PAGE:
Seeds Sown and Expectations Set for Success at L.E.A.D.’s Annual Celebrity Baseball Clinic

“Today you are the primary celebrities out here…”

That is the message that Kelli Stewart will deliver to hundreds of at-risk Atlanta Public School students anxiously awaiting in the stands early morning November 20th at Turner Field.  They will be there to participate in L.E.A.D.’s 9th Annual Celebrity Baseball Clinic.  For the past 8 years in our capacity as L.E.A.D. co-founders, Kelli and I have counted on this message to get the attention of the young people attending our annual baseball clinic.  We know from years of experience that if the message gets through and we can get our young people excited about the game of baseball, then we will have a better chance to plant seeds of success in those young fertile minds. Consequently, this will allow us to set much needed expectations regarding how much we need them to not become successful, but most importantly significant.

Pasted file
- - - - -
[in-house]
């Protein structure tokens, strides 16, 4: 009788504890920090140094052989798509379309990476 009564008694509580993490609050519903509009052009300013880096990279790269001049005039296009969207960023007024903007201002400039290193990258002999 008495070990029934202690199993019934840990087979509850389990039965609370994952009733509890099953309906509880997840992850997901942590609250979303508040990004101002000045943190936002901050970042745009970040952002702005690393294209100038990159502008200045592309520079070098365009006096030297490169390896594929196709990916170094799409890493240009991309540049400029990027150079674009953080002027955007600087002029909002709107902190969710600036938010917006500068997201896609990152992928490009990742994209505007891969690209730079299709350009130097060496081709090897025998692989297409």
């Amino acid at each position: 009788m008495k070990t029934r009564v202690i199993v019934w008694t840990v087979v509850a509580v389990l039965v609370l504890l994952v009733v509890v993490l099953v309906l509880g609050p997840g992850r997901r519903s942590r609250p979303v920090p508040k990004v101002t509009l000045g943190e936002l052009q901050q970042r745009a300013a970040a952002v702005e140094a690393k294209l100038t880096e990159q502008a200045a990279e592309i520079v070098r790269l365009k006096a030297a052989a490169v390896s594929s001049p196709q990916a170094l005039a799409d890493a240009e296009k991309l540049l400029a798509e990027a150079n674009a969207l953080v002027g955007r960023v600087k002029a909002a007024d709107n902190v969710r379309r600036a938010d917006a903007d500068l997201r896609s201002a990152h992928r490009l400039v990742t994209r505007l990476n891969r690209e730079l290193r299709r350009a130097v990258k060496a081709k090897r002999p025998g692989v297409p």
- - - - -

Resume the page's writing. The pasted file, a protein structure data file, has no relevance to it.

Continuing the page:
The proof is in the pudding as this year’s clinic will be facilitated by past participants who have gotten the message and have gone on to become L.E.A.D. Ambassadors.  They are now becoming celebrities in their communities, as more and more Atlantans become familiar with L.E.A.D. and our work.  The Ambassadors’ celebrity is valuable because it creates credibility with the new clinic participants.  Credibility is key for the Ambassadors to pull off an unforgettable experience for their young charges.

Through L.E.A.D., we currently serve 31 high school Ambassadors – the program runs from November through July of the next year. These are 31 young black males who attend Atlanta Public Schools and who are being groomed to lead Atlanta and the world.  By 2020, L.E.A.D. hopes to serve 100 Ambassadors annually.  The goal has always been to have L.E.A.D. Ambassadors set a good example for, and lead, their peers within APS high schools. They are being specifically trained to be influencers within their schools and inner city Atlanta communities, and for good reasons – the Ambassadors know their schools and communities better than any adult mentor could.  With 100 Ambassadors, L.E.A.D. will be able to provide peer leadership in 11 APS high schools, and continue to assist APS to realize its mission of creating “… a caring culture of trust and collaboration, [where] every student will graduate ready for college and career.